It’s been nearly two decades since the end of the Concorde put a pause on the era of supersonic commercial air travel, but industry observers remain hopeful that the next generation of supersonic passenger jets isn’t too far away.
One of the most prominent backers of that effort is Aerion, a company founded by billionaire Robert Bass in 2003, just as the Concorde was heading out of service. The company unveiled its first business jet the following year, then overhauled that project as the AS2 a decade later. The AS2, backed by Boeing, would be able to carry a dozen passengers at speeds of 1,000 miles per hour — or Mach 1.4 — and the company is building a $300 million campus in Florida to begin making the jet.
But Aerion also says it has ambitious plans — to put it mildly — to return a supersonic passenger jet to the skies.
The company this week outlined the AS3, a jetliner that would be able to carry 50 passengers at four times the speed of sound — good enough to cut the current 12-hour trip from Los Angeles to Tokyo down to three hours. It would also feature a range of 7,000 nautical miles, which would reportedly be able to cover all but the longest current nonstop flights.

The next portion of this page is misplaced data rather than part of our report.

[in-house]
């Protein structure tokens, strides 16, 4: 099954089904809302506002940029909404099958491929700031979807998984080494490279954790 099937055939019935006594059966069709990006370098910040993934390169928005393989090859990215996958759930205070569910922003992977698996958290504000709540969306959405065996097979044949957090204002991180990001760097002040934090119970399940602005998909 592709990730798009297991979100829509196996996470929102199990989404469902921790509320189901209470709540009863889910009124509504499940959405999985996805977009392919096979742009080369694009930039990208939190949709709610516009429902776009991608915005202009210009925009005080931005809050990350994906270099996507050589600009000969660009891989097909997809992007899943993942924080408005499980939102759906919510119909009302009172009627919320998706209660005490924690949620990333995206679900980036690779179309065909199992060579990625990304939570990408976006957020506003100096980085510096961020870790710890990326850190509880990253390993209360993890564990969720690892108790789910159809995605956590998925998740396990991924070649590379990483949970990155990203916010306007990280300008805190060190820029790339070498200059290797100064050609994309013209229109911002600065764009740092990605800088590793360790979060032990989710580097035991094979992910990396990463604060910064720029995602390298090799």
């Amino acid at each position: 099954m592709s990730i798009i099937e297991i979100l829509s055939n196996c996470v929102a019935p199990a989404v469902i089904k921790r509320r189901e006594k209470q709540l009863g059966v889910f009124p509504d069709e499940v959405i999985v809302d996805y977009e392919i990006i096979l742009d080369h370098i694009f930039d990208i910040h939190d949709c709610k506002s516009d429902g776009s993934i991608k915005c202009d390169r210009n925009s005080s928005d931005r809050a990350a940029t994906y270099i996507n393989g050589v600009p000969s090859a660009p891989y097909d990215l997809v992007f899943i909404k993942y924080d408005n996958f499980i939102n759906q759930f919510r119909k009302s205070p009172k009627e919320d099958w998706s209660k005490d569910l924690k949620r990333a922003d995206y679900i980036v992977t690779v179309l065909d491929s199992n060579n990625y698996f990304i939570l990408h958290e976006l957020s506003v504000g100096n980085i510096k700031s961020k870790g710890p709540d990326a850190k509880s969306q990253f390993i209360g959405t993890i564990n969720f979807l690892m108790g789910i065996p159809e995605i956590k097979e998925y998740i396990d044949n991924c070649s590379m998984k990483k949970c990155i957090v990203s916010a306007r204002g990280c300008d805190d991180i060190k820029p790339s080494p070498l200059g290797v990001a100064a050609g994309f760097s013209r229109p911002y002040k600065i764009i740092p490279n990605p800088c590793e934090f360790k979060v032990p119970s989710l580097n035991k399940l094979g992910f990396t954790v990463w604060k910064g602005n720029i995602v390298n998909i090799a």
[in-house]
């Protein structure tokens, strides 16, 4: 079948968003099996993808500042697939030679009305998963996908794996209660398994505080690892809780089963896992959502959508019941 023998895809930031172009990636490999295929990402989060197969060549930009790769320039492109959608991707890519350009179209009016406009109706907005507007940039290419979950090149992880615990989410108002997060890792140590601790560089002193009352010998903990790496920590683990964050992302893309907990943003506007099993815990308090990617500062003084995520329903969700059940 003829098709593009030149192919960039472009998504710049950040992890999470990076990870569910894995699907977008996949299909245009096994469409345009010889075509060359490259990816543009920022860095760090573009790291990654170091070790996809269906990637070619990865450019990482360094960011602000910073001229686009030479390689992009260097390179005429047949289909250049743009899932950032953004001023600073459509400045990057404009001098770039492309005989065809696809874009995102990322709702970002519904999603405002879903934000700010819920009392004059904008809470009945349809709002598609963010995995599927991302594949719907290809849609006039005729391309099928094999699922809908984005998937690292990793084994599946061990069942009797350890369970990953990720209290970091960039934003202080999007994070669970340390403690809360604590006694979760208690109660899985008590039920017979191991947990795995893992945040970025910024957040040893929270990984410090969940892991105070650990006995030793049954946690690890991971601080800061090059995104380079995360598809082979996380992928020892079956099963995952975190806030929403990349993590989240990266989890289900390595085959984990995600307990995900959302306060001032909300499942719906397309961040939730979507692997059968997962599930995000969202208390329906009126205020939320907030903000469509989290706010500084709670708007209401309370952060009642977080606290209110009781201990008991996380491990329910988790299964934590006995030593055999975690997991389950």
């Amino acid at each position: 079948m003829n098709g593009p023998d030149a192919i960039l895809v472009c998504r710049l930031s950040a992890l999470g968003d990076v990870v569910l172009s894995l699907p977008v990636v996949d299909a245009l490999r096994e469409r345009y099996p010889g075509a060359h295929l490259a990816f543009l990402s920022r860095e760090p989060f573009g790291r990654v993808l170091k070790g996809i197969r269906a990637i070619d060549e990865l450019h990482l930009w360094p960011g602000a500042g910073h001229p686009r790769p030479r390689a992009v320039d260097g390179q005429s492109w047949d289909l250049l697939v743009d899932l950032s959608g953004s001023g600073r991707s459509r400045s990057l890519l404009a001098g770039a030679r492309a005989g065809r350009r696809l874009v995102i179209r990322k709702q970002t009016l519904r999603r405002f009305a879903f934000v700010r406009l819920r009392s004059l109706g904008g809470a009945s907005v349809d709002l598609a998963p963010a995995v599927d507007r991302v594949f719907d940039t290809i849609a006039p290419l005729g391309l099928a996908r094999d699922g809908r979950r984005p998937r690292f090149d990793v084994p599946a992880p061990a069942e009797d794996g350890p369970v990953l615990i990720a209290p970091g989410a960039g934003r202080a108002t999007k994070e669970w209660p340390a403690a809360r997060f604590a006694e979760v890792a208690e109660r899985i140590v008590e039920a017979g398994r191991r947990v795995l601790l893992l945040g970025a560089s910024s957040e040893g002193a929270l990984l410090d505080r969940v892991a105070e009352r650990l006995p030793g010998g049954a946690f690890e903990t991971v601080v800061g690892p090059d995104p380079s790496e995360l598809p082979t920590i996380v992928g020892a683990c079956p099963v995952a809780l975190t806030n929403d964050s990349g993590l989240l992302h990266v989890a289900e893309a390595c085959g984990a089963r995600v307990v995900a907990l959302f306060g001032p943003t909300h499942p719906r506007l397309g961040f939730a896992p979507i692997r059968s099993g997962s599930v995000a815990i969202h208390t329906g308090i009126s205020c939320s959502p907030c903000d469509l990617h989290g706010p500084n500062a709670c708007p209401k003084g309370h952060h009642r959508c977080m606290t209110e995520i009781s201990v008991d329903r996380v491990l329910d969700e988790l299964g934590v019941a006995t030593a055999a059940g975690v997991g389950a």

Aerion officials said concept and design work is underway, and that the company hopes to put the jet in the air by the end of the decade — an aggressive goal given its previous product development timetable and the potential pitfalls facing any supersonic project, from concerns about the noise from sonic booms to growing worries about the impact of aviation on carbon emissions.
The company promised that its technology would feature “revolutionary advances” to improve the aircraft’s efficiency and environmental impact, but officials were vague about what those could be. The company hinted, however, that they would stem from a partnership with NASA researchers to look at commercial flight between Mach 3 and Mach 5.
Aerion says it plans to unveil additional details about the project late this year.